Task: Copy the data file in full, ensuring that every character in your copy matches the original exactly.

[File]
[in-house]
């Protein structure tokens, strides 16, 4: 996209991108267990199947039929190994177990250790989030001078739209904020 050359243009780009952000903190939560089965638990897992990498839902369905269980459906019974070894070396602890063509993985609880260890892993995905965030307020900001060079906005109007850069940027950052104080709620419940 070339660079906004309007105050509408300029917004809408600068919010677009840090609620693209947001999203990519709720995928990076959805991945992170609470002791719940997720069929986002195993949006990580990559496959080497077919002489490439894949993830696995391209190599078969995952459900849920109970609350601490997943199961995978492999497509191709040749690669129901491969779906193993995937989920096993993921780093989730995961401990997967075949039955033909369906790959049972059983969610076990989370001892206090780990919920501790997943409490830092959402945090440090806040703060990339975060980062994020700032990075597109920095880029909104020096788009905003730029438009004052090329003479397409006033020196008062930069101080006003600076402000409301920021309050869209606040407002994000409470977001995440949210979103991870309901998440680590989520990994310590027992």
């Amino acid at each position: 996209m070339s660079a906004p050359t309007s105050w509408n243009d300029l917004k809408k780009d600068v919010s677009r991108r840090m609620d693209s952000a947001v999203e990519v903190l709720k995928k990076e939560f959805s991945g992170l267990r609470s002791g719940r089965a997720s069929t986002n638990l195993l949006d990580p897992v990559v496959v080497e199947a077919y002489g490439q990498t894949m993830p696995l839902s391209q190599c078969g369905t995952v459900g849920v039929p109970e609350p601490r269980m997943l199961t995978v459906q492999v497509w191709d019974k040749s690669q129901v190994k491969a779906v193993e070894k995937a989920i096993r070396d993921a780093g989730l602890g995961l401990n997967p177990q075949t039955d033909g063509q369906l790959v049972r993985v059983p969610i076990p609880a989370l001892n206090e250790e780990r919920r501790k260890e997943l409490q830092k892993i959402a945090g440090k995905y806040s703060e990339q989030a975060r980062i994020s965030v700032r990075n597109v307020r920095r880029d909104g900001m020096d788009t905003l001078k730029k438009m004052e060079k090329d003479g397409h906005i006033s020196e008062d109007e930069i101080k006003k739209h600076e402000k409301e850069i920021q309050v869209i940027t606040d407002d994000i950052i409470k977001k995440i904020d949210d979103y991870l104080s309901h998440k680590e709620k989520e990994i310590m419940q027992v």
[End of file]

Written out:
[in-house]
């Protein structure tokens, strides 16, 4: 996209991108267990199947039929190994177990250790989030001078739209904020 050359243009780009952000903190939560089965638990897992990498839902369905269980459906019974070894070396602890063509993985609880260890892993995905965030307020900001060079906005109007850069940027950052104080709620419940 070339660079906004309007105050509408300029917004809408600068919010677009840090609620693209947001999203990519709720995928990076959805991945992170609470002791719940997720069929986002195993949006990580990559496959080497077919002489490439894949993830696995391209190599078969995952459900849920109970609350601490997943199961995978492999497509191709040749690669129901491969779906193993995937989920096993993921780093989730995961401990997967075949039955033909369906790959049972059983969610076990989370001892206090780990919920501790997943409490830092959402945090440090806040703060990339975060980062994020700032990075597109920095880029909104020096788009905003730029438009004052090329003479397409006033020196008062930069101080006003600076402000409301920021309050869209606040407002994000409470977001995440949210979103991870309901998440680590989520990994310590027992």
């Amino acid at each position: 996209m070339s660079a906004p050359t309007s105050w509408n243009d300029l917004k809408k780009d600068v919010s677009r991108r840090m609620d693209s952000a947001v999203e990519v903190l709720k995928k990076e939560f959805s991945g992170l267990r609470s002791g719940r089965a997720s069929t986002n638990l195993l949006d990580p897992v990559v496959v080497e199947a077919y002489g490439q990498t894949m993830p696995l839902s391209q190599c078969g369905t995952v459900g849920v039929p109970e609350p601490r269980m997943l199961t995978v459906q492999v497509w191709d019974k040749s690669q129901v190994k491969a779906v193993e070894k995937a989920i096993r070396d993921a780093g989730l602890g995961l401990n997967p177990q075949t039955d033909g063509q369906l790959v049972r993985v059983p969610i076990p609880a989370l001892n206090e250790e780990r919920r501790k260890e997943l409490q830092k892993i959402a945090g440090k995905y806040s703060e990339q989030a975060r980062i994020s965030v700032r990075n597109v307020r920095r880029d909104g900001m020096d788009t905003l001078k730029k438009m004052e060079k090329d003479g397409h906005i006033s020196e008062d109007e930069i101080k006003k739209h600076e402000k409301e850069i920021q309050v869209i940027t606040d407002d994000i950052i409470k977001k995440i904020d949210d979103y991870l104080s309901h998440k680590e709620k989520e990994i310590m419940q027992v």